Tee Lopes Talks Sonic, Streets Of Rage, And Making Music On A PS1 – Feature

Marco B Divaio

Image: Tee Lopes Fans of certain beloved Sega franchises should be very familiar with this composer’s name by now. Tee Lopes started out on the VGM scene releasing remixed and reimagined versions of some of gaming’s most beloved music, with a special focus on one blue hedgehog in particular, and […]

Image: Tee Lopes

Fans of certain beloved Sega franchises should be very familiar with this composer’s name by now. Tee Lopes started out on the VGM scene releasing remixed and reimagined versions of some of gaming’s most beloved music, with a special focus on one blue hedgehog in particular, and his compositions and arrangements now sit alongside those of series legends such as Masato Nakamura, Jun Senoue and Yuzo Koshiro in the Sonic canon.

His talent and passion garnered the attention of the right people over the last decade, and in recent years he’s supplied the soundtrack for the brilliant Sonic Mania (a game that’s now four-years-old!) as well as the Mr. X Nightmare DLC for Streets of Rage 4, and his work will also be heard in the upcoming Teenage Mutant Ninja Turtles: Shredder’s Revenge and Metal Slug Tactics. If you’ve got a retro revival in the works and want to capture the spirit of a treasured series while also taking the audio to new and exciting places, it seems Tee Lopes is your go-to composer.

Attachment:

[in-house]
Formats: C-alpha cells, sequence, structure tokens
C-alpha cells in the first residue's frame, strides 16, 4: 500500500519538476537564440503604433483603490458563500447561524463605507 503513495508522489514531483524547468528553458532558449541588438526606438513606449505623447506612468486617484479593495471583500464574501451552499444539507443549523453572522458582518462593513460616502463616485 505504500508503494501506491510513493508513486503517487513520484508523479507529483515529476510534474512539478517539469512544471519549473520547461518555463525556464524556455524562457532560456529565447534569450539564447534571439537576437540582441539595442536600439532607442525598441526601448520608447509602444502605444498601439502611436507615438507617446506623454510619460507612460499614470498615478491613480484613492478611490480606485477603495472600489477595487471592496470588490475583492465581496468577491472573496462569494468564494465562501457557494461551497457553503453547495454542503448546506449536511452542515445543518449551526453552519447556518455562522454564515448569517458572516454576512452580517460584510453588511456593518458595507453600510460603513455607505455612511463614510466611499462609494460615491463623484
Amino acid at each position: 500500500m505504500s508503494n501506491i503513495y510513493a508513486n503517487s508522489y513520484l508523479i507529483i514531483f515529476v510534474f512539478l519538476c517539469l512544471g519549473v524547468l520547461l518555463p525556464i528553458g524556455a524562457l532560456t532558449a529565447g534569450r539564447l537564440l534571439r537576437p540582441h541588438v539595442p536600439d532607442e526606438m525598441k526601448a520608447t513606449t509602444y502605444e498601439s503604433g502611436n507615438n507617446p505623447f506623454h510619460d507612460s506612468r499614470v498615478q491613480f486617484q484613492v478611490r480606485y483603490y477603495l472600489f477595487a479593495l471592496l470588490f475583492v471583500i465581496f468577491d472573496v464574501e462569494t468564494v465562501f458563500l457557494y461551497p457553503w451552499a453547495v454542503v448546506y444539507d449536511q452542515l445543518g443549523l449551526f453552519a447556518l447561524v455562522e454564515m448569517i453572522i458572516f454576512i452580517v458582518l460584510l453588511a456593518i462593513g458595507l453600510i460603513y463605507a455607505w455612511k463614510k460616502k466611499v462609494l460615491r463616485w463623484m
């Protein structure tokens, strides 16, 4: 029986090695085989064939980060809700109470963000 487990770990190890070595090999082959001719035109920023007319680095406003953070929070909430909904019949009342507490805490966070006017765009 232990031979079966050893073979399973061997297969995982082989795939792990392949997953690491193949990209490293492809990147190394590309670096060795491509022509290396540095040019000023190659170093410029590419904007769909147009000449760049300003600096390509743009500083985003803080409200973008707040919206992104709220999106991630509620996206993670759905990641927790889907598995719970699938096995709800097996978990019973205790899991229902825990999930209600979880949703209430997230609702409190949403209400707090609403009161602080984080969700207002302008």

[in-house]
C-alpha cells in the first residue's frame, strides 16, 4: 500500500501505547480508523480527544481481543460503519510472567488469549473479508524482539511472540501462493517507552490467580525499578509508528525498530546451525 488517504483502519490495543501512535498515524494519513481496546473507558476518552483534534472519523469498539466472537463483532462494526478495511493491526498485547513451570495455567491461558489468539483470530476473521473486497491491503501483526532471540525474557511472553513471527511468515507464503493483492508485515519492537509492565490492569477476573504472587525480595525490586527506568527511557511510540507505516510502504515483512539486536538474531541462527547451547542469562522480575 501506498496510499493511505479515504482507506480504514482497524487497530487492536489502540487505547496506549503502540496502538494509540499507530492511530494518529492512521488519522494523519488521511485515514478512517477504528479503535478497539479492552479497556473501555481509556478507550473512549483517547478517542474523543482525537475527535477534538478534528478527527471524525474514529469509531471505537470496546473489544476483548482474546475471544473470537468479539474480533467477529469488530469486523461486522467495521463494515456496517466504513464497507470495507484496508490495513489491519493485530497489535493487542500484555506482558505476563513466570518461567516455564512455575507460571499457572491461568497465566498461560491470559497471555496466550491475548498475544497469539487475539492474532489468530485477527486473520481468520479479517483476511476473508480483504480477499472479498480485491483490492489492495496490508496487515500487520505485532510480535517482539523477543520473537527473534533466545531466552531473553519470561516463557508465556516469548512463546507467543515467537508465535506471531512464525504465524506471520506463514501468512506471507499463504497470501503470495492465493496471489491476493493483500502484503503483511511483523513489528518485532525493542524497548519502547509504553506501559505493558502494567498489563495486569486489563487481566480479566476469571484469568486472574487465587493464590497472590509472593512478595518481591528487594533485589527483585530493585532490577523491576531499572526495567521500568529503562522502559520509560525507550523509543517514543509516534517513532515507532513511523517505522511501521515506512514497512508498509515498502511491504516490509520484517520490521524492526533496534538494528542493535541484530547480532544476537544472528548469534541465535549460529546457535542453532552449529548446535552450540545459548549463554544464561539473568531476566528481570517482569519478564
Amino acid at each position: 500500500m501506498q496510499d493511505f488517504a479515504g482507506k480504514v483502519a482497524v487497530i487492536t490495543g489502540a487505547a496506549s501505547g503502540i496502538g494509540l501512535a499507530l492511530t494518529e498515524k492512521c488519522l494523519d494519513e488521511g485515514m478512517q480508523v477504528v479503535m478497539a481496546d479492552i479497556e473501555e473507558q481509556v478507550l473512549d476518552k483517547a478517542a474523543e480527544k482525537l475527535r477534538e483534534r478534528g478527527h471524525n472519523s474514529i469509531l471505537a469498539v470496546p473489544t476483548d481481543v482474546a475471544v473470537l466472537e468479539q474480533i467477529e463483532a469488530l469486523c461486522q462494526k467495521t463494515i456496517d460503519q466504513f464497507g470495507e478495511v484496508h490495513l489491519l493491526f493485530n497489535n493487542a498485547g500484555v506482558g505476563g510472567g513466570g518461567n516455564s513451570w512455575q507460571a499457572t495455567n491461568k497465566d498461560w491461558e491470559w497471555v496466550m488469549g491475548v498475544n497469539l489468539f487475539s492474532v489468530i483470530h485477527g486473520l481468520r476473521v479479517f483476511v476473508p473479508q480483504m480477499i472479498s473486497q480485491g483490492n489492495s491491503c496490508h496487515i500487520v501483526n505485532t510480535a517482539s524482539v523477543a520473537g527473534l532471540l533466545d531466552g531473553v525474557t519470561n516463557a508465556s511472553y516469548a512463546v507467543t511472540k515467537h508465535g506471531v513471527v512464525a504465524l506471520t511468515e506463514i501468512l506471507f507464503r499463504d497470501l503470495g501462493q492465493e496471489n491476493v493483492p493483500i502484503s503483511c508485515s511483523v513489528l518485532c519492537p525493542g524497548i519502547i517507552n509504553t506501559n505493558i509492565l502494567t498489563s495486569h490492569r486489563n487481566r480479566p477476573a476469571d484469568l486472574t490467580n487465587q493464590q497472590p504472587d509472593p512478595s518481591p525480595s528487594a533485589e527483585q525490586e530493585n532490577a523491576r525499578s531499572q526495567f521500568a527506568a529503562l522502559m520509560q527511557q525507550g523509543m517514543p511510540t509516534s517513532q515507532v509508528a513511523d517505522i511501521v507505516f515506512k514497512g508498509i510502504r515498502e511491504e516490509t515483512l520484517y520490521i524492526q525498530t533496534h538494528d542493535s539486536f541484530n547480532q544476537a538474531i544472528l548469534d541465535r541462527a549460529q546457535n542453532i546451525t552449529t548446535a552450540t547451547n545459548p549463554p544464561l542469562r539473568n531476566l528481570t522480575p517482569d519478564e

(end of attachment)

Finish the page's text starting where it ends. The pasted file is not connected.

We kick off the Nintendo Life Video Game Music Fest — a season of VGM-focused features and interviews — with an email chat with Tee where we asked him about how he started out, how he goes about crafting new music for retro-inspired titles, and his first experience with the Sonic series…


Nintendo Life: How old were you when you began making music? Can you remember how you started experimenting?

Tee Lopes: I composed my first original song when I was 8 using a small arranger keyboard I owned. I remember the song well — slow and corny, but catchy! In 1999, when I was 12, I came across a very unique title for the PlayStation called Music 2000 [see below], which allowed me to sequence my music using a PS1 controller, and then save the project files on my memory card. I would then hook up the console to a boombox and record my songs onto cassette tapes that I’d give to my friends.

I took lots of inspiration from the games I played during that experimentation period. It’s curious that I started making game-inspired music using a game console, and now I compose for video games.

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